For the new high jewelry collection, we created a concept called “Histoire de Style”. We decided to divide our high jewelry presentation into two important events: the first was unveiled in July representing the vision of Claire Choisne in a very innovative and creative way through new materials and poeticism, and the second, unveiled in January 2021, is more about commercial and classical pieces that are crucial to us in terms of business and tell the story of what Boucheron has in its archives. To create this collection, Claire took a look at the archives and reinvented them in order to keep this legacy alive, and add something to the future of the Maison through its Art Déco expertise reminiscent of the 2020s. This collection is our way of building the patrimony of the brand, which has always been Boucheron’s philosophy.
It comes from the passion both Claire and myself have for Art Déco, so the creative journey was very emotional and personal at the beginning. It also comes from the House’s legacy in this artistic movement, as it was the king of Art Deco in 1925 after receiving all the prizes during the Parisian Exhibition of Arts Decoratifs that took place that year.
This High Jewelry collection stands out by the transformable pieces it presents. What inspired you to create them?
As two very pragmatic women, Claire and I always play with high jewelry and we think that it would be disappointing to have a precious piece that can only be worn in one way, and our clients are actually very familiar with this idea. I remember having tea with one of our best clients almost 3 years ago, and I was presenting her with a brooch. So she took it and started wearing it in different ways, placing it in her hair, then switching it to a choker and eventually suggesting we put it on our shoes.
Therefore, I think this is our creative philosophy and we also want our high jewelry to be playful. In this collection, I think one of my favorite pieces is the Ruban Diamants because it looks stunning on a man as a belt as much as it looks magnificent on a woman as a bracelet, choker or headband. It’s all about using the High Jewelry pieces in the most creative of ways and enjoying them.
What are Boucheron’s “sweetheart” pieces in the Middle East?
It’s definitely Serpent Bohème, while around the world it’s all about Quatre. This collection really fits Middle Eastern women through the way its pieces are worn, especially the sautoirs and bracelets this line features.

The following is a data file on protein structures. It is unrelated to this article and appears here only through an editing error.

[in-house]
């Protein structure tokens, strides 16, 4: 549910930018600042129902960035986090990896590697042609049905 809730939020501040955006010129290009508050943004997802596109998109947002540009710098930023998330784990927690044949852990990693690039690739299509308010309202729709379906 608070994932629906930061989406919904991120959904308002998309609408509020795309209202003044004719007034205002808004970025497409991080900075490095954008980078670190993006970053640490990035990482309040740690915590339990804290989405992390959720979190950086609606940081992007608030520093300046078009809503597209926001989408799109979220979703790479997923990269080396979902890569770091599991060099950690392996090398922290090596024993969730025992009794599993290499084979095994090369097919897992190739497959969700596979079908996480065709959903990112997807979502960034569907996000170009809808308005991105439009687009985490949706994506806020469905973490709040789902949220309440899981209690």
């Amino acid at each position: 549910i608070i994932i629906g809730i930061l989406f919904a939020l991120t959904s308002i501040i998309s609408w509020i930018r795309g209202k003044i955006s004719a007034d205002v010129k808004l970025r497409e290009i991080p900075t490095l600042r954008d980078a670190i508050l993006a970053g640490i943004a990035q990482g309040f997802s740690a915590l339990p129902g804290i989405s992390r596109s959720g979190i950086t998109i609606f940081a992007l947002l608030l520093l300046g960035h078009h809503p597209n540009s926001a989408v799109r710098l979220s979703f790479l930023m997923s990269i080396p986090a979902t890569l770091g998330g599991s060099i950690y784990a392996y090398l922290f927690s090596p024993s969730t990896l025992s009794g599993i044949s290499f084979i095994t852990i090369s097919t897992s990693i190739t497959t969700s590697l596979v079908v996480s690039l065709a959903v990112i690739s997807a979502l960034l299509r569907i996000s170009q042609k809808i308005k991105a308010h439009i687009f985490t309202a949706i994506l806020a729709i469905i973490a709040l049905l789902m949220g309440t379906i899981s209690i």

Tell us about your plans for the region.
What I love about the Middle East is that it’s the part of the world where clients best understand Boucheron. It matches exactly the image I have in mind, and I have a very emotional attachment to this place. I am very proud of the work we have done in the region, and even though we still have a lot of milestones coming our way, I feel that Middle Eastern women understand that we are a high-end brand and they love it, which makes the Middle East the region of the world that, in my opinion, constitutes an example for all the other regions. For instance, in 10 years, I would like for our image in Japan to be the same as it is here. For now, Middle Easterns are buying locally, and for that we created a 2020 communication campaign called Legacy, which was emotional and captured the bond between women, especially the relationship between a mother and her daughter. This is actually what makes us at Boucheron very different, the fact that everything we do is sincere and far from being fake.
What about Saudi Arabia?
We have an exhibition scheduled in 2021, and it remains our dream plan and even though we are hopeful, I don’t think it’s going to happen because of all the challenges surrounding us due to the pandemic. On a different note, there is something culturally and socially moving about women in this region, and I think that the story that we usually tell about women is centered around them in a way or another, and this story really resonates with the changes the country is witnessing.